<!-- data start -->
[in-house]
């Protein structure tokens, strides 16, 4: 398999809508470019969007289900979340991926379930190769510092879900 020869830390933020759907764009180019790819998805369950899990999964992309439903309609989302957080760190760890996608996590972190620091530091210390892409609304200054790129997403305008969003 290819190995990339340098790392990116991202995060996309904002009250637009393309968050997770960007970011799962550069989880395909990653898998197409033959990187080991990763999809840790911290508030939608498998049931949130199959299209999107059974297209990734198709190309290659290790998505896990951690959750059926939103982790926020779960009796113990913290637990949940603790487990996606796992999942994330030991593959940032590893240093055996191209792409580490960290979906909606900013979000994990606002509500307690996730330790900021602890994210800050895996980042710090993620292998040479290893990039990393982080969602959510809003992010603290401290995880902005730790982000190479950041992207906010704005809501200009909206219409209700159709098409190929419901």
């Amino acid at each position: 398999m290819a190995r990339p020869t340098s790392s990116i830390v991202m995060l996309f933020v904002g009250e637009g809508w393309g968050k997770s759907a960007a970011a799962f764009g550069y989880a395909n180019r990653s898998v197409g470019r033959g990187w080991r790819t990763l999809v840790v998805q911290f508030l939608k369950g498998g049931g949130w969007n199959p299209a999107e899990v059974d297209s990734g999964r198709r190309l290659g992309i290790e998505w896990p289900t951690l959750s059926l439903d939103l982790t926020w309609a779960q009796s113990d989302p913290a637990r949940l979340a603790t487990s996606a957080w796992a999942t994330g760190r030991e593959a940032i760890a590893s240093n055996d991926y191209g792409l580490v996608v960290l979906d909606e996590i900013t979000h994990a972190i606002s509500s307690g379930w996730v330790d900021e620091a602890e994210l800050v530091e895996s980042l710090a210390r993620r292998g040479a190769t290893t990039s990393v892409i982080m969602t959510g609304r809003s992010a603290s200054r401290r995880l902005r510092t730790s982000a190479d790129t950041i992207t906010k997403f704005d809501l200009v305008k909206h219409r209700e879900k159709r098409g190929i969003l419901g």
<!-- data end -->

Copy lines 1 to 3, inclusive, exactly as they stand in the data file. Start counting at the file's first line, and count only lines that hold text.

[in-house]
């Protein structure tokens, strides 16, 4: 398999809508470019969007289900979340991926379930190769510092879900 020869830390933020759907764009180019790819998805369950899990999964992309439903309609989302957080760190760890996608996590972190620091530091210390892409609304200054790129997403305008969003 290819190995990339340098790392990116991202995060996309904002009250637009393309968050997770960007970011799962550069989880395909990653898998197409033959990187080991990763999809840790911290508030939608498998049931949130199959299209999107059974297209990734198709190309290659290790998505896990951690959750059926939103982790926020779960009796113990913290637990949940603790487990996606796992999942994330030991593959940032590893240093055996191209792409580490960290979906909606900013979000994990606002509500307690996730330790900021602890994210800050895996980042710090993620292998040479290893990039990393982080969602959510809003992010603290401290995880902005730790982000190479950041992207906010704005809501200009909206219409209700159709098409190929419901």
């Amino acid at each position: 398999m290819a190995r990339p020869t340098s790392s990116i830390v991202m995060l996309f933020v904002g009250e637009g809508w393309g968050k997770s759907a960007a970011a799962f764009g550069y989880a395909n180019r990653s898998v197409g470019r033959g990187w080991r790819t990763l999809v840790v998805q911290f508030l939608k369950g498998g049931g949130w969007n199959p299209a999107e899990v059974d297209s990734g999964r198709r190309l290659g992309i290790e998505w896990p289900t951690l959750s059926l439903d939103l982790t926020w309609a779960q009796s113990d989302p913290a637990r949940l979340a603790t487990s996606a957080w796992a999942t994330g760190r030991e593959a940032i760890a590893s240093n055996d991926y191209g792409l580490v996608v960290l979906d909606e996590i900013t979000h994990a972190i606002s509500s307690g379930w996730v330790d900021e620091a602890e994210l800050v530091e895996s980042l710090a210390r993620r292998g040479a190769t290893t990039s990393v892409i982080m969602t959510g609304r809003s992010a603290s200054r401290r995880l902005r510092t730790s982000a190479d790129t950041i992207t906010k997403f704005d809501l200009v305008k909206h219409r209700e879900k159709r098409g190929i969003l419901g």